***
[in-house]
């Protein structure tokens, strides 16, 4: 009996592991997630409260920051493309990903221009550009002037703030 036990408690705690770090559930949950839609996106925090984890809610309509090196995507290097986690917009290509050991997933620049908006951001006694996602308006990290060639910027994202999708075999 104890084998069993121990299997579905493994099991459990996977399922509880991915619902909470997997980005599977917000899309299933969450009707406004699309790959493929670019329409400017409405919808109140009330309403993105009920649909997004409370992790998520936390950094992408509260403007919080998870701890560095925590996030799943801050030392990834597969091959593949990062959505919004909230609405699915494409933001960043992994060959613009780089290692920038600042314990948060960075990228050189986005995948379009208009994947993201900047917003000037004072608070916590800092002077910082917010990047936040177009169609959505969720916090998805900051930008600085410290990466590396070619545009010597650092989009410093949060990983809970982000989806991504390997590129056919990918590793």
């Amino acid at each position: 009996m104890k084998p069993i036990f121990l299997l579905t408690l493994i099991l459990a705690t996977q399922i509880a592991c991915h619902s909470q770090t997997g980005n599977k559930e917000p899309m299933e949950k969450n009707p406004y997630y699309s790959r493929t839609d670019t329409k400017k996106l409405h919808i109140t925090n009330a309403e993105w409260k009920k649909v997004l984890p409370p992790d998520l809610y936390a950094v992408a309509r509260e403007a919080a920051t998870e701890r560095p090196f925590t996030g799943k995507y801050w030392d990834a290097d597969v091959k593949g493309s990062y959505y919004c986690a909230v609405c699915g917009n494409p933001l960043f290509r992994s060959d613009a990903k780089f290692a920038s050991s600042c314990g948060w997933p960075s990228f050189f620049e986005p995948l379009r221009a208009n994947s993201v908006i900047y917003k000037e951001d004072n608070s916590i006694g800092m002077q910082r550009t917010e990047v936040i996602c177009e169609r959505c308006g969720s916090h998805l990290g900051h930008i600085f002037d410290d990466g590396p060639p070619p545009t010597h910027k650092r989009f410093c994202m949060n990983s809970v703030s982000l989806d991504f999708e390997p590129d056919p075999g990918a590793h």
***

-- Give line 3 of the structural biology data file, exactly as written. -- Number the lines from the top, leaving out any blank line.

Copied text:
């Amino acid at each position: 009996m104890k084998p069993i036990f121990l299997l579905t408690l493994i099991l459990a705690t996977q399922i509880a592991c991915h619902s909470q770090t997997g980005n599977k559930e917000p899309m299933e949950k969450n009707p406004y997630y699309s790959r493929t839609d670019t329409k400017k996106l409405h919808i109140t925090n009330a309403e993105w409260k009920k649909v997004l984890p409370p992790d998520l809610y936390a950094v992408a309509r509260e403007a919080a920051t998870e701890r560095p090196f925590t996030g799943k995507y801050w030392d990834a290097d597969v091959k593949g493309s990062y959505y919004c986690a909230v609405c699915g917009n494409p933001l960043f290509r992994s060959d613009a990903k780089f290692a920038s050991s600042c314990g948060w997933p960075s990228f050189f620049e986005p995948l379009r221009a208009n994947s993201v908006i900047y917003k000037e951001d004072n608070s916590i006694g800092m002077q910082r550009t917010e990047v936040i996602c177009e169609r959505c308006g969720s916090h998805l990290g900051h930008i600085f002037d410290d990466g590396p060639p070619p545009t010597h910027k650092r989009f410093c994202m949060n990983s809970v703030s982000l989806d991504f999708e390997p590129d056919p075999g990918a590793h």